IEEE Fellow Karen Panetta was lecturing from home to her university graduate students on a video conferencing platform when an intruder logged on and began screaming inappropriately.
“Thank goodness I had ‘share video’ turned off or they could have put up nasty, violent, and obscene material on my session,” says, Panetta. As the world adjusts to a “new normal” of remote education and work, video conferencing services have surged in demand as people take to these platforms to connect digitally. According to a recent market research report, the global video conferencing market size is projected to reach USD 6.37 billion by 2026, yet these platforms are susceptible to a variety of intrusions that could lead to the theft of private and company data or inappropriately distracting calls and meetings that leave participants feeling they have no control. Recently the Press Bureau of India said that certain videotelephony and online chat services, are “not for use by government officers/officials for official purposes”. Companies including Google, Apple, NASA, and Tesla have urged their employees to stop using it too. Hence, to protect your students, employees, families, and yourself from types of cyber disruptions, we asked IEEE Member Kayne McGladrey for cybersecurity tips for safe video conferencing.
Take precautions before starting Before the conference starts, take these measures: Unless there’s a reason to enable call recording, disable the feature when setting up the conference. Always set a new meeting ID and password for new meetings. People should have good situational awareness of what’s behind them and thus potentially visible in the frame of the camera. This helps prevent accidental data leakage. Similarly, before sharing their screen with those on the video conference, people should be aware of what is on their desktop, including file names. Disable notifications from others before sharing screens.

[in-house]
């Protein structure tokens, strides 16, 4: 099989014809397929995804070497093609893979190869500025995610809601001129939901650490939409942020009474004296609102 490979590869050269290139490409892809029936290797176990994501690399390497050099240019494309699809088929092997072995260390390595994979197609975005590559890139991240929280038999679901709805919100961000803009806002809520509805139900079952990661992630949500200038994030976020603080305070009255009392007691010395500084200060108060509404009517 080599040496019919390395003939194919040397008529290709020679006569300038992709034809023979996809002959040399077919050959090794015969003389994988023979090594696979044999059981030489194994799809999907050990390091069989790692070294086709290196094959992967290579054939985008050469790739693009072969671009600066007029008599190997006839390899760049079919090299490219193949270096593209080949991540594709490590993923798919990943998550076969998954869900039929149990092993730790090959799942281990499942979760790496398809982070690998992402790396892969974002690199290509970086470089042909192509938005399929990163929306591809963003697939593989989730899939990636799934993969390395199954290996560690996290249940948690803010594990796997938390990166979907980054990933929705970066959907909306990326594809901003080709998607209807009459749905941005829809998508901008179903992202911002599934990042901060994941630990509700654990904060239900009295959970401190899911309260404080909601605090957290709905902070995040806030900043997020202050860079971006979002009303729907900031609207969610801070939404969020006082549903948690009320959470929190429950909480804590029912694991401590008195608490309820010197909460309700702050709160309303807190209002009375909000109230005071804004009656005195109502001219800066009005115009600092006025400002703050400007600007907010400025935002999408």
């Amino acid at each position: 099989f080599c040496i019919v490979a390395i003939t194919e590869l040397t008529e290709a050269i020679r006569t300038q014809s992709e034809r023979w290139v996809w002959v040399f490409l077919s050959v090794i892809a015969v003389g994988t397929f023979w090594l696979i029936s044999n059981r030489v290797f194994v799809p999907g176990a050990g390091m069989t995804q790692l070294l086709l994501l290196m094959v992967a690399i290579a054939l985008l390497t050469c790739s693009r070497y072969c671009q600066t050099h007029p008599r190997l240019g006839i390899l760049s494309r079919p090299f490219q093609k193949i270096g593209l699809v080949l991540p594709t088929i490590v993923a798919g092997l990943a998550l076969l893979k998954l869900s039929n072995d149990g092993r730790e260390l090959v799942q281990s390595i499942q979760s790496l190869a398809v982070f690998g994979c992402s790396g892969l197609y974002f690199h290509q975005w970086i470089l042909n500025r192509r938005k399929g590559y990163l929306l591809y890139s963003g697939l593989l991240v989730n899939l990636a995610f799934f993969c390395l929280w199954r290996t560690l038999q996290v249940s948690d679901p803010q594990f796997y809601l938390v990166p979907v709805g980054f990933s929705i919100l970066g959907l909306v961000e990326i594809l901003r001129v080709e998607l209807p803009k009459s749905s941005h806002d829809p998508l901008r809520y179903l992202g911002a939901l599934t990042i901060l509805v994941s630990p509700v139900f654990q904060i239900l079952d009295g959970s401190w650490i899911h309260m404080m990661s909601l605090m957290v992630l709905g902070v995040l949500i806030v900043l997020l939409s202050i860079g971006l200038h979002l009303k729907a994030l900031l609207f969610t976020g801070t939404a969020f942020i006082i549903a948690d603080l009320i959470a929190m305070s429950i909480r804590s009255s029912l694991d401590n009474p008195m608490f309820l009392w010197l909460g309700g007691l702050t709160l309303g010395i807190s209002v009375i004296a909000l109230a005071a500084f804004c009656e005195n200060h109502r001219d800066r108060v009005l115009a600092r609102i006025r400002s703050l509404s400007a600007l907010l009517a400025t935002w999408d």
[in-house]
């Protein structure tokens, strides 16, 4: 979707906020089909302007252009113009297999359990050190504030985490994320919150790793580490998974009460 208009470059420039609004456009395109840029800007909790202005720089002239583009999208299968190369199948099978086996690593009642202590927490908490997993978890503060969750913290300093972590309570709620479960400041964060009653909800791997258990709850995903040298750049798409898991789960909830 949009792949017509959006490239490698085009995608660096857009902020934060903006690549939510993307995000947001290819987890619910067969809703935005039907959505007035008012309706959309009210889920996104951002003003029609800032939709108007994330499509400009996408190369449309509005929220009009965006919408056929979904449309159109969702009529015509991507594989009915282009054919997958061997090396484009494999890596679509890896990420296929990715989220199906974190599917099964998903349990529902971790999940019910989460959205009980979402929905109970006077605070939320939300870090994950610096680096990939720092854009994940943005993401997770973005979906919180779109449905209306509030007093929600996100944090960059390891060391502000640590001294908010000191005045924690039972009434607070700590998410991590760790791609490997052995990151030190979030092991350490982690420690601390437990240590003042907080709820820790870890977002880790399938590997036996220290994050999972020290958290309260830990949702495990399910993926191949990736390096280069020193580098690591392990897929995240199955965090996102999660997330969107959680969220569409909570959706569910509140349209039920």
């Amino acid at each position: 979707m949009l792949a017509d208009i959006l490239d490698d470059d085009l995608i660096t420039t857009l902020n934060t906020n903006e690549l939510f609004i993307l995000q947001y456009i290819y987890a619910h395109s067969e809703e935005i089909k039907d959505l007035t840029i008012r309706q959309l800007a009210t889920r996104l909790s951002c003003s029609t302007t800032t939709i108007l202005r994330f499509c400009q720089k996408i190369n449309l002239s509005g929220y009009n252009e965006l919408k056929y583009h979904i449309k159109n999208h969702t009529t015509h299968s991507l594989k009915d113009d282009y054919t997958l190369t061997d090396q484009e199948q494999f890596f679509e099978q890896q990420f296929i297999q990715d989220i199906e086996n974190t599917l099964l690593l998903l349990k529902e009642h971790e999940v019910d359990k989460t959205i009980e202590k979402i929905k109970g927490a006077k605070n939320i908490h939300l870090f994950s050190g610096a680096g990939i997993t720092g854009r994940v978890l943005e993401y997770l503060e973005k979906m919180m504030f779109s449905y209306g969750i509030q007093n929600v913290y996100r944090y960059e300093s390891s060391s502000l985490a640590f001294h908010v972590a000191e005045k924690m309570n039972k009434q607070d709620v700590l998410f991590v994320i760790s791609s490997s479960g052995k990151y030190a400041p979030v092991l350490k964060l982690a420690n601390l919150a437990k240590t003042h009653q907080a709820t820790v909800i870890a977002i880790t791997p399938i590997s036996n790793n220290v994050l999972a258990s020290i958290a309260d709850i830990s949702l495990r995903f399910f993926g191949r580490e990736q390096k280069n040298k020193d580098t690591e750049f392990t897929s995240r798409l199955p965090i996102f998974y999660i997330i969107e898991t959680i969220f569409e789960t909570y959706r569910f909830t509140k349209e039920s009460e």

Ask if your organization supports end-to-end encryption “Most organizations in under-regulated industries do not require end-to-end encryption,” says McGladrey. “However, organizations in the Department of Defense supply chain and similarly regulated industries will need to select a meeting platform that explicitly supports end-to-end encryption; most enterprise-grade systems implement transport layer security, which only secures the communications between the end-user and a server.” Before scheduling a meeting that will be discussing or sharing confidential information, make sure you are familiar with the type of security measures that are in place at your organization regarding video conferencing. If your organization does choose a video conferencing platform that does not have the proper protection set up, and you have no way of putting this policy into place, refrain from sharing any confidential information on a video call.
Follow best practices while video conferencing McGladrey recommends: Don’t say things that you wouldn’t say to people in person. Many video conferencing systems include a chat system; don’t use it for sidebar conversations that detract from the conversation. If possible, set up your laptop or external webcam level with your face Overall, it’s wise to use caution when video conferencing and continue to use smart cybersecurity practices while working remotely to ensure you stay safe from unwanted and uninvited digital guests